I just read an email which forwarded Sharon's post from her blog: http://casaubonsbook.blogspot.com/ called "Time to Face Ugly Reality." I recommend reading it!
Her post was very sobering. It directed me to a review of George Monbiot's new book called "Heat" which picks up where Al Gore left off on global warming. Heat offers real solutions without sugar-coating the large personal sacrifices they will require.
Gore and Monbiot both believe that the window of opportunity to make changes is very small -- less than 30 years. Gore made some small and easy recommendations at the end of his movie -- turning down the thermostat, driving less, changing light bulbs. Is it enough? Monibot doesn't think so.
Monbiot reluctantly concludes, "(T)here is simply no way of tackling this issue other than reducing the number, length and speed of the journeys we make." Knowing the audience for whom the book is intended, he acerbically adds, this will mean the end of "shopping trips to New York, political meetings in Porto Alegre, long distance vacations."
Monbiot sums up his findings, "I have sought to demonstrate that the necessary reduction in carbon emissions is -- if difficult -- technically and economically possible. I have not demonstrated that it is politically possible."
Is it politically possible? The last paragraph of Heat is not hopeful. "(T)he campaign against climate change is an odd one. Unlike almost all the public protests which have preceded it, it is a campaign not for abundance but for austerity. It is a campaign not for more freedom but for less. Strangest of all, it is a campaign not just against other people, but also against ourselves."
He shows us that most of the rhetoric we hear about greenhouse gas reduction is way off the mark. Two degrees Celsius above pre-industrial levels is the temperature level beyond which major ecosystems begin to collapse, and in order to prevent this from happening, rich nations must cut their greenhouse gasses by 90 percent or more by the year 2030.
I think that Monibot has made some very sobering but important conclusions. Gore did a great job of getting us to recognize the frightening facts of global warming and has given us very easy first steps. However, these are not solutions - they are very small steps to take. What they do well is introduce the topic of global warming in an accessible fashion. Everyone can change a lightbulb. It provides baby steps to help change the American mindset. What Monibot suggests is much more difficult -- we have to be willing to give up a lot. We have to be willing to travel less, consolidate trips, car pool, consume fewer products, eat locally, and eat less meat. We need to make drastic changes in how we choose to live.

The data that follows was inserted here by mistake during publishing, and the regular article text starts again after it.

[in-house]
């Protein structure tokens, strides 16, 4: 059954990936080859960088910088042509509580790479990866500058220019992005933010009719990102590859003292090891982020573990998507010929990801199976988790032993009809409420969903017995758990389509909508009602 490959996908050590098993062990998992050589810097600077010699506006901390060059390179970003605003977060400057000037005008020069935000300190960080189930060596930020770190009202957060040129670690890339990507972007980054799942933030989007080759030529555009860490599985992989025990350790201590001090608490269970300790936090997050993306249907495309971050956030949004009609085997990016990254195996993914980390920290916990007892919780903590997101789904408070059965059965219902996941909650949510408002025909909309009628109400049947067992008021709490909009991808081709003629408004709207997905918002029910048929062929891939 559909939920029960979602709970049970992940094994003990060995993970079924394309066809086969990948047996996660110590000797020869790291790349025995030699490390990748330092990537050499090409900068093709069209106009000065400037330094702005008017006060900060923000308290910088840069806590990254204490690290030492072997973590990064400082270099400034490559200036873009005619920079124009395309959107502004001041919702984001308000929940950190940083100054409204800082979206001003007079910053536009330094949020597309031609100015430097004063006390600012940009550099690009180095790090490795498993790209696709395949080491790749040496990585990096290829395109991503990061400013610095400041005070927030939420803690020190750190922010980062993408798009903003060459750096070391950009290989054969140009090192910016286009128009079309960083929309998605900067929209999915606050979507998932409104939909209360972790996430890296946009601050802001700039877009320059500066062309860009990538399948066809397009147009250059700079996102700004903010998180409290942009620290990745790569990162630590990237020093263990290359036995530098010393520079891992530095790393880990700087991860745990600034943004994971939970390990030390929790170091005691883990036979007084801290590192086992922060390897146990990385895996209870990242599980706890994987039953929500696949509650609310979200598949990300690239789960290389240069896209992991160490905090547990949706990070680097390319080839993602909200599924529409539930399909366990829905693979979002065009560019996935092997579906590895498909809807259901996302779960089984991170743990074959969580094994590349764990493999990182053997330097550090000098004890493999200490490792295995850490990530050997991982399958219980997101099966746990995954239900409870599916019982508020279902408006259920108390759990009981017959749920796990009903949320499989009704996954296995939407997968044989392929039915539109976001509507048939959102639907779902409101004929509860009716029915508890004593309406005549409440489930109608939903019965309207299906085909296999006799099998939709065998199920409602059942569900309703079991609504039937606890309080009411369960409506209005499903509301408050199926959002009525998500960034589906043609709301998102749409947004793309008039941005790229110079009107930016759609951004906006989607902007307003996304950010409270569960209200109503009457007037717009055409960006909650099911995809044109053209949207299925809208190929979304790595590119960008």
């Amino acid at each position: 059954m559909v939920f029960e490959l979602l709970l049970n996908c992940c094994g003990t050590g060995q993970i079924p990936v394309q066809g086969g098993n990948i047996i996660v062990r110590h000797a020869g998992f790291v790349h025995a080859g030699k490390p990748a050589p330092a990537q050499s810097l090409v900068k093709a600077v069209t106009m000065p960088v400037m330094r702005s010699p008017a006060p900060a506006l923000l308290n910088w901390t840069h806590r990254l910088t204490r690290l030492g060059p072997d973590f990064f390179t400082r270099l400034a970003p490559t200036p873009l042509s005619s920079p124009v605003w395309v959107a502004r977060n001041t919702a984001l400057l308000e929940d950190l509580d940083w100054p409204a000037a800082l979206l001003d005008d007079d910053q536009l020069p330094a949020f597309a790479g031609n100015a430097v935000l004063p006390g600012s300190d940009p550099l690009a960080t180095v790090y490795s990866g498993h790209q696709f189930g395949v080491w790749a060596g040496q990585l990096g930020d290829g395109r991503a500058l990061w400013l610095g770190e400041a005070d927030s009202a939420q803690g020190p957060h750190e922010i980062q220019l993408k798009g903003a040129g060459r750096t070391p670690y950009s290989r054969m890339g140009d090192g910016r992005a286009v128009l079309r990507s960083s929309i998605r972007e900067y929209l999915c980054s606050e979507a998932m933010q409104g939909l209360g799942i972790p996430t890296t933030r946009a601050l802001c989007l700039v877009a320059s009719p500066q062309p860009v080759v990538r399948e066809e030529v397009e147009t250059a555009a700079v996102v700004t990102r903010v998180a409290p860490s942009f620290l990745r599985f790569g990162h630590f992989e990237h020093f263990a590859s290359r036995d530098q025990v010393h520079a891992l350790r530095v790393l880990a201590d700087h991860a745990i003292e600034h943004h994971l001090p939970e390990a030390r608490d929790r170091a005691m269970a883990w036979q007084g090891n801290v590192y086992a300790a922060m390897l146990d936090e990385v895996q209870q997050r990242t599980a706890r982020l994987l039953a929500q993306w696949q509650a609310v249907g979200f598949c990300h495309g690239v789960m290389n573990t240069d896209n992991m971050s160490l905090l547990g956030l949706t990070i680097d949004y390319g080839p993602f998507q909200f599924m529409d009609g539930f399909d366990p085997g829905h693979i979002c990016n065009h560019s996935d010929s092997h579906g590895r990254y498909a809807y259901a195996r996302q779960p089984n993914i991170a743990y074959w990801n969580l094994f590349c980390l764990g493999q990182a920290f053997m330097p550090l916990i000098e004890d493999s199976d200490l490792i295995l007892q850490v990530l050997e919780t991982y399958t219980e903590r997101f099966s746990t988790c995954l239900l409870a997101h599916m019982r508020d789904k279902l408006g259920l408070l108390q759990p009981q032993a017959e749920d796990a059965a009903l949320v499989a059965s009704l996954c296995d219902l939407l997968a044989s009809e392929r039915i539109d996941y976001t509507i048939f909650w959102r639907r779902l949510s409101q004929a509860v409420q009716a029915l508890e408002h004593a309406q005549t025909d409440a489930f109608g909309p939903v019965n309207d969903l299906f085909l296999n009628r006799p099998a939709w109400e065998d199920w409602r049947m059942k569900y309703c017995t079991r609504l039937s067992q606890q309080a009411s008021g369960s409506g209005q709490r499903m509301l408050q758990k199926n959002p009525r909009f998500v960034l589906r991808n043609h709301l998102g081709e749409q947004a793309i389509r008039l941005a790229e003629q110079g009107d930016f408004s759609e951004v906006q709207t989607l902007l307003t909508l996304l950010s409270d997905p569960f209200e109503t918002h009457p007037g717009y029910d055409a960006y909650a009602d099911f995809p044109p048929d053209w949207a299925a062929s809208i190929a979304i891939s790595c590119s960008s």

According to a new report published by the United Nations Food and Agriculture Organization, the livestock sector generates more greenhouse gas emissions as measured in CO2 equivalent – 18 percent – than transport. It is also a major source of land and water degradation."It made me realize what other changes I need to make. I am not doing enough. As a teacher, I realize how important education is. I want to educate others and provide methods for people to share and learn from one another. This last week I started a new email group (Sustainable Urban Living: UrbanSustainable@yahoogroups.com), as I realize how many of us want to learn to live sustain ably in our urban environment. I have contacted the campus about starting an educational movie series "Movies that Matter" in the hope to educate the community and follow with conversation. There are so many other things that could be done. I need to think about it.
That release is at http://www.fao.org/newsroom/en/news/2006/1000448/index.html
What you eat -- meat vs. veggies -- could have more impact on global warming (at least in the short term) than how much you drive.
Today I cut off my hair. It was weighing me down - literally and figuratively. I have/had very thick long curly hair. It is nearly impossible to wash. Simply getting fingers through the mass was difficult. It also took such huge amounts of conditioner and energy (warm water) to care for. I cut off over a foot. I also decided to no longer color my hair. Yes, I may have some premature gray hairs, but I will accept those rather than add the cost to the environment. I also told my stylist to watch An Inconvenient Truth. She had never heard of it.
As Sharon stated in her posting "Time to Face Ugly Reality," we truly need to make an 80% reduction in what we do and consume so that our children have a habitable planet. We do not own the earth we borrow the land from our children.